Fellow blogger Elisha Goldstein always has great insight over at his blog on PsychCentral, called “Mindfulness and Psychotherapy.”
I especially liked his 7 ways to boost self-esteem using mindfulness. Here they are:
- Write it down – In working with erroneous negative self-judgments, it is a great idea to actually write them down. Writing them down on paper separates them from the emotion and also creates a pause so you can reflect on the meaning of whether this judgment is even accurate or not. We also can come to a place where we don’t have to ruminate about it because we already have it down.
- Ask the question – Is this just a well worn habit of my mind to think this way? Do the facts of the situation support this? Are there alternative thoughts here?
- Question your mood – Be aware of how you are feeling. Ask yourself, if I were feeling well right now, would I see this the same way? This gets at the heart of thoughts being just transient mental events and not facts. This helps the thought not be quite as sticky.
- Question the source – Where did I originally get this message? Sometimes we can look back to our earliest relationships or traumas and notice that where having this thought and attitude helped us cope as children, it is an old coping habit that is no longer effective or helpful right now. Gaining this perspective can support us in letting go of it.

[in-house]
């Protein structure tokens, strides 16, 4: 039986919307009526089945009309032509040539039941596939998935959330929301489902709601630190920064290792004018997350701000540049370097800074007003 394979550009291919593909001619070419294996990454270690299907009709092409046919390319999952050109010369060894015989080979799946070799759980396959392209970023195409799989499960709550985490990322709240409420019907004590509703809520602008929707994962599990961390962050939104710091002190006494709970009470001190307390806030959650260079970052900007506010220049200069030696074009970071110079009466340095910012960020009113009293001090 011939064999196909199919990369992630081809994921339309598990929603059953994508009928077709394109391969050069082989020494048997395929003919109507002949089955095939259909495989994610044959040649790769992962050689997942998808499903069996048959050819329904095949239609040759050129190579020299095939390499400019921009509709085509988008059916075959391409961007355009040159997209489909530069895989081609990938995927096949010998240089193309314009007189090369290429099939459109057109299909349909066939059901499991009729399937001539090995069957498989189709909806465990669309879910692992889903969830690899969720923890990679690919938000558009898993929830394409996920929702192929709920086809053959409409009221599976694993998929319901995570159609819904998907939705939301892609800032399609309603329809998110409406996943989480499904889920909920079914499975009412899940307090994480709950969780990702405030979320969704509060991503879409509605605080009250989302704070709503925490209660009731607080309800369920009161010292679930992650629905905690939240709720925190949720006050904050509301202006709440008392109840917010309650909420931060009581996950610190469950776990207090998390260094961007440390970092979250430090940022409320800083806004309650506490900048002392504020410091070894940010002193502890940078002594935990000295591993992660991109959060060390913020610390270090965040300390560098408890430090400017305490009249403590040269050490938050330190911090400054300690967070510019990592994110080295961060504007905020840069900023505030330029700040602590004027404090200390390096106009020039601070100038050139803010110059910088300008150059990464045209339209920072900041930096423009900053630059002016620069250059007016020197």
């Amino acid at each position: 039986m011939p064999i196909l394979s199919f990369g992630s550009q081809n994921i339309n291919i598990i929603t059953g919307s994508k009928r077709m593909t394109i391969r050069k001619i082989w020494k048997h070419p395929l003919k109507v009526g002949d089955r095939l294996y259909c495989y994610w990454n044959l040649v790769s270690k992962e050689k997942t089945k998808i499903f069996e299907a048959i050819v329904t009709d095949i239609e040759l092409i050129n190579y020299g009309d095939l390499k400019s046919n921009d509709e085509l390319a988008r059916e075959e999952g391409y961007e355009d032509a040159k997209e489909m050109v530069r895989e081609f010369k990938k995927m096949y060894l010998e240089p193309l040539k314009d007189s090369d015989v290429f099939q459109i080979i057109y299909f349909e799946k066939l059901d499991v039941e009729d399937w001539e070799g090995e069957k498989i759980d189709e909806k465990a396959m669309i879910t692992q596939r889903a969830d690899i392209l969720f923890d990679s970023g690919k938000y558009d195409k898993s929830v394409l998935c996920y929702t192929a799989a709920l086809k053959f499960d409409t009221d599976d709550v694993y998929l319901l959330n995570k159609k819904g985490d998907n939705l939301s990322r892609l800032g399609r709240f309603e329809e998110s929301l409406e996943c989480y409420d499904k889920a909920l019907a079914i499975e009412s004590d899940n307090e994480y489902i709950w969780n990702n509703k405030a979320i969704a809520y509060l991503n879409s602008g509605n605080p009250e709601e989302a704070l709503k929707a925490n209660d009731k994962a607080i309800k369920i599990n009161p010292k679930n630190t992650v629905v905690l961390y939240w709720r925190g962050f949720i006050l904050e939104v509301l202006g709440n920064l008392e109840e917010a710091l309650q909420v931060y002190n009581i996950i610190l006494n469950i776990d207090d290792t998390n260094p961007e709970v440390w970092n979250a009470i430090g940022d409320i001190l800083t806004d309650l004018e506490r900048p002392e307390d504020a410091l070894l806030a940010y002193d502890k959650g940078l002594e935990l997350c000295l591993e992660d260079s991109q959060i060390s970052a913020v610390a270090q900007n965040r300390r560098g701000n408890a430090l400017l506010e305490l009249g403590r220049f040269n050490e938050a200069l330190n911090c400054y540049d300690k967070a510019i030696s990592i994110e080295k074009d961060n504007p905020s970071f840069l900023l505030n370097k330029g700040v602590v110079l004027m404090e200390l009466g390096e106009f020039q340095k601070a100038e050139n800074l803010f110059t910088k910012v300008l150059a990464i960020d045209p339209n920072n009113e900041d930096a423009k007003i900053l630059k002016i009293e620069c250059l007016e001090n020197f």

- Make a list of what you like about yourself – This may be a difficult one, but after each thought you write down, take a moment with it and notice what it feels like to even write it down. Expand this list by taking anothe perspective. Ask what your friends would say about you? If you have difficulty with this, ask them in person, by phone, email or text.
- Create a file – Therese Borchard writes about how her therapist suggested she create a self-esteem file. Each time people say something positive about you, put it in the file. Make it a practice to look at this file daily. To add some mindfulness to it, notice your thoughts, feelings, and physical sensations that arise while writing in the file and also while re-reading it.
- Lovingkindness – Many people wish they were well, happy, healthy, free from fear, free from the torment of that inner critic. So add to this list what you wish for yourself and say it like this, “May I be healthy, may I be happy, may I be free from fear, may I be free from my harsh inner critic.” After reading the list over each day, pause, and then intentionally repeat these words and aspirations of lovingkindness to yourself.